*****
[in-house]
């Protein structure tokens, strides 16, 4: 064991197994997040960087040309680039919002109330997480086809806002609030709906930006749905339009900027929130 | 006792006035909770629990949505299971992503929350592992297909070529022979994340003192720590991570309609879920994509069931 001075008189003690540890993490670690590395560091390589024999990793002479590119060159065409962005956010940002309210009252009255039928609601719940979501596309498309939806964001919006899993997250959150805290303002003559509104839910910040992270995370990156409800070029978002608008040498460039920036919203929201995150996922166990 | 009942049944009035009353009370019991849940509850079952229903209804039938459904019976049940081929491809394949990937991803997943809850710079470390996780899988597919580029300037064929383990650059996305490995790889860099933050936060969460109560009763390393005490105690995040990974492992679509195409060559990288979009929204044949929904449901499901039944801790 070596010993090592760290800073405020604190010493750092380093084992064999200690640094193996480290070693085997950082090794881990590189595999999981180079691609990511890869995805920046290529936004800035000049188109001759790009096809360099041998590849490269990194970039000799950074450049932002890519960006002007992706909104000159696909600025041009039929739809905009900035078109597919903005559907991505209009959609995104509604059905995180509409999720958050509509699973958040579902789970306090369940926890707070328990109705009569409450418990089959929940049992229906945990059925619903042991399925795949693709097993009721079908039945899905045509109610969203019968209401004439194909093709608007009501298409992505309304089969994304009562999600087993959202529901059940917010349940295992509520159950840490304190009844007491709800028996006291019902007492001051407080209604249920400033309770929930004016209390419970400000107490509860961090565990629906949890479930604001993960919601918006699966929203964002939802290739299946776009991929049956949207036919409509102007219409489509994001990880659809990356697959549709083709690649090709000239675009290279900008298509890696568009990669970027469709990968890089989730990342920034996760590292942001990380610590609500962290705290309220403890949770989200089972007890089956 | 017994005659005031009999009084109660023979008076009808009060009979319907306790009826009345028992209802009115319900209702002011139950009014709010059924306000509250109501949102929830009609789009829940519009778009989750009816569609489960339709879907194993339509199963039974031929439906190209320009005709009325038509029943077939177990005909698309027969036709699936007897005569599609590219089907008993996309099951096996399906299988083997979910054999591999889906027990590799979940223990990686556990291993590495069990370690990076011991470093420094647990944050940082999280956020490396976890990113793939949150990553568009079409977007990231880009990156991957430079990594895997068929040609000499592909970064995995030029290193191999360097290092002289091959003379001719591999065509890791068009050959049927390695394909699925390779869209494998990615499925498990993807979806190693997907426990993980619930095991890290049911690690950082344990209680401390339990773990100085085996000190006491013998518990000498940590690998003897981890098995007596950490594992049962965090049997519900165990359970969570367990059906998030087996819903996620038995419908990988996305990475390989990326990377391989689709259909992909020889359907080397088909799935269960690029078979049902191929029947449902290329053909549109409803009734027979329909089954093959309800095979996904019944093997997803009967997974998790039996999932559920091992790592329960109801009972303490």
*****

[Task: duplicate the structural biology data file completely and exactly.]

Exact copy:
[in-house]
């Protein structure tokens, strides 16, 4: 064991197994997040960087040309680039919002109330997480086809806002609030709906930006749905339009900027929130 | 006792006035909770629990949505299971992503929350592992297909070529022979994340003192720590991570309609879920994509069931 001075008189003690540890993490670690590395560091390589024999990793002479590119060159065409962005956010940002309210009252009255039928609601719940979501596309498309939806964001919006899993997250959150805290303002003559509104839910910040992270995370990156409800070029978002608008040498460039920036919203929201995150996922166990 | 009942049944009035009353009370019991849940509850079952229903209804039938459904019976049940081929491809394949990937991803997943809850710079470390996780899988597919580029300037064929383990650059996305490995790889860099933050936060969460109560009763390393005490105690995040990974492992679509195409060559990288979009929204044949929904449901499901039944801790 070596010993090592760290800073405020604190010493750092380093084992064999200690640094193996480290070693085997950082090794881990590189595999999981180079691609990511890869995805920046290529936004800035000049188109001759790009096809360099041998590849490269990194970039000799950074450049932002890519960006002007992706909104000159696909600025041009039929739809905009900035078109597919903005559907991505209009959609995104509604059905995180509409999720958050509509699973958040579902789970306090369940926890707070328990109705009569409450418990089959929940049992229906945990059925619903042991399925795949693709097993009721079908039945899905045509109610969203019968209401004439194909093709608007009501298409992505309304089969994304009562999600087993959202529901059940917010349940295992509520159950840490304190009844007491709800028996006291019902007492001051407080209604249920400033309770929930004016209390419970400000107490509860961090565990629906949890479930604001993960919601918006699966929203964002939802290739299946776009991929049956949207036919409509102007219409489509994001990880659809990356697959549709083709690649090709000239675009290279900008298509890696568009990669970027469709990968890089989730990342920034996760590292942001990380610590609500962290705290309220403890949770989200089972007890089956 | 017994005659005031009999009084109660023979008076009808009060009979319907306790009826009345028992209802009115319900209702002011139950009014709010059924306000509250109501949102929830009609789009829940519009778009989750009816569609489960339709879907194993339509199963039974031929439906190209320009005709009325038509029943077939177990005909698309027969036709699936007897005569599609590219089907008993996309099951096996399906299988083997979910054999591999889906027990590799979940223990990686556990291993590495069990370690990076011991470093420094647990944050940082999280956020490396976890990113793939949150990553568009079409977007990231880009990156991957430079990594895997068929040609000499592909970064995995030029290193191999360097290092002289091959003379001719591999065509890791068009050959049927390695394909699925390779869209494998990615499925498990993807979806190693997907426990993980619930095991890290049911690690950082344990209680401390339990773990100085085996000190006491013998518990000498940590690998003897981890098995007596950490594992049962965090049997519900165990359970969570367990059906998030087996819903996620038995419908990988996305990475390989990326990377391989689709259909992909020889359907080397088909799935269960690029078979049902191929029947449902290329053909549109409803009734027979329909089954093959309800095979996904019944093997997803009967997974998790039996999932559920091992790592329960109801009972303490």